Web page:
Interview - Switzerland

Critical thinking is the key

Theresa Grafenstine, Global Audit Leader for Cyber, Resiliency & Third Parties at Citibank
Critical thinking is the key

Before taking up a position with Citi as Managing Director/Chief Auditor for Cyber, InfoSec & Continuity of Business, Theresa spent some time as Managing Director at Deloitte. Prior to that Theresa was the first female Inspector-General of the House of Representatives in Washington, and has also been the chair of ISACA, the professional body for IT audit, risk, security and governance. Her views about cyber and audit are both perceptive and based on wide experience, as the challenges of cyber risk have grown and their implications for audit have evolved.

The relationship between cyber and audit

Through her career, Theresa has seen the role of audit change with the emergence of cyber risks. She sees audit as a crucial necessity for tacking them.

“In the very beginnings of my career, people thought of audit as something financially-focused. Then we had IT controls and IT auditors, but as cyber developed to become one of the biggest risks engulfing society, we now realise that audit has to be part of the measures to tackle it.

Auditors have many skill sets. They can look at problems from beginning to end, across departments and the entire organisation, and so they can understand the problems and risks with abuse or stealing of information. They can call out risks and see if controls are in place to address them.”

What does the Future of Audit look like?

“It’s going to be a different kind of audit. Old audit concepts, such as the separation of responsibilities, are still relevant but we need to do much more. When you bring complexity into systems, it means there are more opportunities for mistakes. People like to talk ‘big data’, but to use big data you need to understand all the data you have, across boundaries, and harness what you have in all those silo database systems. You need to expose and break down data, and see how it all interrelates. The problem is that when you expose data, even internally, this gives rise to access issues, and it creates a new kind of risk.”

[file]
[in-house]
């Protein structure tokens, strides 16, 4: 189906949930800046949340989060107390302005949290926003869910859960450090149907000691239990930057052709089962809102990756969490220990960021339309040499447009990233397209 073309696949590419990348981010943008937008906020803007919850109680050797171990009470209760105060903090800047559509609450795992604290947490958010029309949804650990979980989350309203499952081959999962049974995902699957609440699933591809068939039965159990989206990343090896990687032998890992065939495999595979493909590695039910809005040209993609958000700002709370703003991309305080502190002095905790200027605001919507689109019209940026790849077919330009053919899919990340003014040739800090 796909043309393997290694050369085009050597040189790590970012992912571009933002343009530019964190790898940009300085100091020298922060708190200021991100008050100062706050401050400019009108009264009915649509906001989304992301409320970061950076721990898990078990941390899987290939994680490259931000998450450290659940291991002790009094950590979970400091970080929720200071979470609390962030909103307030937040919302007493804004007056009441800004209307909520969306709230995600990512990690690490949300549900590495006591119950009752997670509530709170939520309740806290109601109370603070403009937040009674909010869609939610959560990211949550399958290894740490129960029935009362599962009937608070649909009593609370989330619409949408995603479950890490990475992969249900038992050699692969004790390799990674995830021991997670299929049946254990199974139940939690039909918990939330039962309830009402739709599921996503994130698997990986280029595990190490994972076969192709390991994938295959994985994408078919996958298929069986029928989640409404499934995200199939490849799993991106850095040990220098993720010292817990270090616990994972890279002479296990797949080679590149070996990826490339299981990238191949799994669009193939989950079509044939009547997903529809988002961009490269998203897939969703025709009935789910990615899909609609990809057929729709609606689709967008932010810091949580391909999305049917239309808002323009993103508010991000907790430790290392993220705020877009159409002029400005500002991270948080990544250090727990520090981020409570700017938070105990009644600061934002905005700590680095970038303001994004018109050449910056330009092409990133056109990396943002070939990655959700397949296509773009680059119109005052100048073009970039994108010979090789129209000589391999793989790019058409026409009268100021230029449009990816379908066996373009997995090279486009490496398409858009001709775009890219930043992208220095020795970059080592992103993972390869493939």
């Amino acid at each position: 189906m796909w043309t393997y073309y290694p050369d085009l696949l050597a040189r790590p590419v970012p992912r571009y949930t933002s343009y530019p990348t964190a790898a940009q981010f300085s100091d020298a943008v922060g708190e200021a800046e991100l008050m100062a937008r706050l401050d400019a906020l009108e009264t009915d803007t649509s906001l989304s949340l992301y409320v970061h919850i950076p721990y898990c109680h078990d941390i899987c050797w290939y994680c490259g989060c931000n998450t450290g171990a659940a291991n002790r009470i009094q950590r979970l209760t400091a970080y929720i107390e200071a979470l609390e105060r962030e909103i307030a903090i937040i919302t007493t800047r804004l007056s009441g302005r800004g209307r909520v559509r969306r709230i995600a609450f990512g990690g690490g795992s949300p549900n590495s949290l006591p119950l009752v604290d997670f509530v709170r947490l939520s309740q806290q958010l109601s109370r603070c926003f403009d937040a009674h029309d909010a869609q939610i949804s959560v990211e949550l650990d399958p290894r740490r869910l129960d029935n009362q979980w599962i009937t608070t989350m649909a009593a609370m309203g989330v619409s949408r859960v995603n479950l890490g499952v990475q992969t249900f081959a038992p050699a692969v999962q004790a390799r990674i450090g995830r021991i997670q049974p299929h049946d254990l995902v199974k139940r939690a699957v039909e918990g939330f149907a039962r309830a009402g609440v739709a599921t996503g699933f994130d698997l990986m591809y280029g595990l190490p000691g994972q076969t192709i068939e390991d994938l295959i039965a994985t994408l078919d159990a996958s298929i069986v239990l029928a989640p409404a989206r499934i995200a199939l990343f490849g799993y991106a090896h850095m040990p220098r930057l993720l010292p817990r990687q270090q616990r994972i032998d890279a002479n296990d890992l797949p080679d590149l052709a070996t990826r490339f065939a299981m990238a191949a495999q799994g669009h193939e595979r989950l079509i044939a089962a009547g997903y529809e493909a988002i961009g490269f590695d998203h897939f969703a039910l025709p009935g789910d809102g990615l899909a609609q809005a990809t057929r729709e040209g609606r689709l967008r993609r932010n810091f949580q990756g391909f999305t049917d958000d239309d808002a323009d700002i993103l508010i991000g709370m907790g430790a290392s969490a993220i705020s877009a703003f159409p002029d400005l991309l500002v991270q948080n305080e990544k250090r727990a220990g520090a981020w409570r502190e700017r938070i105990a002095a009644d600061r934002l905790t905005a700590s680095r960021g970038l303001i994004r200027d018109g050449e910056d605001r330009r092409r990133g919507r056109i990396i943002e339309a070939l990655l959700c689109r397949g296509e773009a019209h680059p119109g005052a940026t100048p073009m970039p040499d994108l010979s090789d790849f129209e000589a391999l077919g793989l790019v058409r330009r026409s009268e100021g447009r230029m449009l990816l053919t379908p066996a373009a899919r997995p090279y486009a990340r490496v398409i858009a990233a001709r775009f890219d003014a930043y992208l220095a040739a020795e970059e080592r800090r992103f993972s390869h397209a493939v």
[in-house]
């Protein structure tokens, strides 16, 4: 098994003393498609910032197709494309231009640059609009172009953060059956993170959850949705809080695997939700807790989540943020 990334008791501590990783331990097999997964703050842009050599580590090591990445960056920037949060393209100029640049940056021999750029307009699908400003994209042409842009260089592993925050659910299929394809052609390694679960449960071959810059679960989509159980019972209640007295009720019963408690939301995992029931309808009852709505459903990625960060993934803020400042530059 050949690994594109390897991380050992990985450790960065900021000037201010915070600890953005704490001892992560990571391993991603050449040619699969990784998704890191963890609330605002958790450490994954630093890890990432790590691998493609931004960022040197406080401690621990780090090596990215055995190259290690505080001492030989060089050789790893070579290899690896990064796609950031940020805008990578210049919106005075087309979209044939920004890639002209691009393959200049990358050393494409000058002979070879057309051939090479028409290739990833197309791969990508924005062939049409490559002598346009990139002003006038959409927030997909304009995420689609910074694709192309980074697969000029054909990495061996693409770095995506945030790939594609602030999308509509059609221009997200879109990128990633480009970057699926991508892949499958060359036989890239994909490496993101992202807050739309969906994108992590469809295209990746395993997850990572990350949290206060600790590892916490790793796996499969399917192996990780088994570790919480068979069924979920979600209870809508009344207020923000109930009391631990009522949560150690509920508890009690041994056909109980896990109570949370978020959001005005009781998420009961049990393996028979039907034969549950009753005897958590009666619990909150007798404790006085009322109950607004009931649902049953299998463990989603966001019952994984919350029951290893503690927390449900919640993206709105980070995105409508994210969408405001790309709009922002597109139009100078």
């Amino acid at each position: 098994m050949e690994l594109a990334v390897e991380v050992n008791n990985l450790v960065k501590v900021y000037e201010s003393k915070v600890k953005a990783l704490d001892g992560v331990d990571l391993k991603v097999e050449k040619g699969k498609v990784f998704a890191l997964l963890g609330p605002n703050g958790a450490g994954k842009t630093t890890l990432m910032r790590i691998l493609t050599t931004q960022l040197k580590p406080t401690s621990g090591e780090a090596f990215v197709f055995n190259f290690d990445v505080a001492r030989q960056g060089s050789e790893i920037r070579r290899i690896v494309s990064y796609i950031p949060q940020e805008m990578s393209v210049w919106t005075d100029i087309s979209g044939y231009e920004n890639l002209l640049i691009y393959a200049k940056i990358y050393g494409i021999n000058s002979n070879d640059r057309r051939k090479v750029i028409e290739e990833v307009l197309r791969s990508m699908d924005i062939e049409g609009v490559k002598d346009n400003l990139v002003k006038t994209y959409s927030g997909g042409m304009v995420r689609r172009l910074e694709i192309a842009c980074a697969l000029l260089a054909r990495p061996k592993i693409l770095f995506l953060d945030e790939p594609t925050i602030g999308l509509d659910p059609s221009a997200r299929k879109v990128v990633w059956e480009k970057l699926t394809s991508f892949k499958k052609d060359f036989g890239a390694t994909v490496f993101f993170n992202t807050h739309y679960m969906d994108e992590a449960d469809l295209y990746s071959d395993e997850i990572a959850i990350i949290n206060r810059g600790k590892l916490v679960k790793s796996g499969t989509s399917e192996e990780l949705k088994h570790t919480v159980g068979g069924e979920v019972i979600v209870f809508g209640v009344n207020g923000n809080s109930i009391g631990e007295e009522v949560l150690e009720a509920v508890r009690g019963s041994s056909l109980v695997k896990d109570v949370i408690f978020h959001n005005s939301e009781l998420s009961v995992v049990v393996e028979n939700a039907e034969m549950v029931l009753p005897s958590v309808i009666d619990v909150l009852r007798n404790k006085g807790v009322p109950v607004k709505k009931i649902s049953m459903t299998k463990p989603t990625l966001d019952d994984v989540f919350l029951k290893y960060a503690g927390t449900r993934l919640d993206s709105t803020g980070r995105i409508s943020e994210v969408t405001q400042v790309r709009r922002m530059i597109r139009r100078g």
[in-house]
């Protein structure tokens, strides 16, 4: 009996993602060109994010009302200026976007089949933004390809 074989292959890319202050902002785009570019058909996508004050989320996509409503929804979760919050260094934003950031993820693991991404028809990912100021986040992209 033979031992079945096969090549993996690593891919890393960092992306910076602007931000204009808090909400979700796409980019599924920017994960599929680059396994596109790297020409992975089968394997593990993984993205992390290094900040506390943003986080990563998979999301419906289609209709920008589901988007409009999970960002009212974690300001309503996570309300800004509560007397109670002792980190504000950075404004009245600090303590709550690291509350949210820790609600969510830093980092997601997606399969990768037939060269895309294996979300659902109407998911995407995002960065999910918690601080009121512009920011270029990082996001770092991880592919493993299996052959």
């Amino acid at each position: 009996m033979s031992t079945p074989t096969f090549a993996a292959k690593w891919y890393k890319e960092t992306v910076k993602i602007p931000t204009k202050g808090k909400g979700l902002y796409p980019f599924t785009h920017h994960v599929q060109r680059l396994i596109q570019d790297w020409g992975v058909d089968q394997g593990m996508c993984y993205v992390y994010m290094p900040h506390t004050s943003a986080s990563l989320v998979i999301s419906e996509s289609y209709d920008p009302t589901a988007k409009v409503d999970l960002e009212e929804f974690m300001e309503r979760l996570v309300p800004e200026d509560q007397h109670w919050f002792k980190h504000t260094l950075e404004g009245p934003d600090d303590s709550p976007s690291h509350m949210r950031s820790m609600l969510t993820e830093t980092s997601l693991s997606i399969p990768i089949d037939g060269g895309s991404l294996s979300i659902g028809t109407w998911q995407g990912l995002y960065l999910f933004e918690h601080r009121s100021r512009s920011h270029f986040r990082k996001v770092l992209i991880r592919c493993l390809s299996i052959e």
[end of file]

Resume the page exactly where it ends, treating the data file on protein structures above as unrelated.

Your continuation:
The role of audit will increase, but it will also change. Technology will take away the need for auditors to look at the routine and mundane, but it becomes a more technical and analytical task.

The perception of auditors: critical thinking

“I agree that auditors and security people are seen as the ‘Office of No’ and impediments to progress. So we need to be clear and crisp in our messaging about what our role is and why we are advising on risk. The message is that we aim to make systems safe, and you can’t make advances in business unless you are sure that your system is safe.”

Critical thinking has always been important – asking things, being intellectually curious and not being satisfied with a superficial answer.

“To provide value auditors need to understand why something works and question the rules. Do they make sense? We don’t simply ensure that the rules are applied. AI (Artificial Intelligence) will do what its algorithms tell it to and we need to ensure compliance with what seem appropriate. We present problems to people who are in a position to fix things.”

The evolution of cyber security: the need for resilience

“Early on we focused on security at the perimeter of systems – virus protection, then firewalls, and this morphed into intrusion detection systems. Nowadays we say that our system will inevitably be breached because there are so many ways to get into a network. Ransomware, malware – it just requires one person to click on a link. So for good security, we need vigilance. If we know that someone will get into our network, do we have the tools and the people skills to be able to distinguish between malicious activity and normal activity?

How quickly do we spot a breach of systems and how quickly do we do something about it. Do I have back-up so that if they have stolen or altered my data, am I resilient enough to recover quickly without serious loss of reputation? Somebody will get in, but it’s about how we manage that. It’s the world that we live in.”

Some words of advice for starting out in cyber security

People often ask Theresa about obstacles to career progress for women.

“There are glass ceilings, but don’t limit yourself. Get over your fears and don’t be your own self-imposed glass ceiling. If you can’t express an opinion at a meeting, how will you ever become a leader in your career?”

A second piece of advice is to show moral courage.

“The idea that I could become Inspector-General of the House of Representatives was mind-boggling. But you are dealing with people who have power. As an auditor, you need the moral courage to Speak Truth to Power. At the end of the day, if you can’t stand up to powerful people, you shouldn’t be in your role.”

“Networking is incredibly important. People should try to find role models and a mentor – it needn’t be a formal relationship – who you admire and who is willing to give you a few minutes and a bit of advice. That’s something I try to do myself: helping others with your experience and know-how. It’s giving back something to a world of working that has given so much to me.”

Women in Cyber

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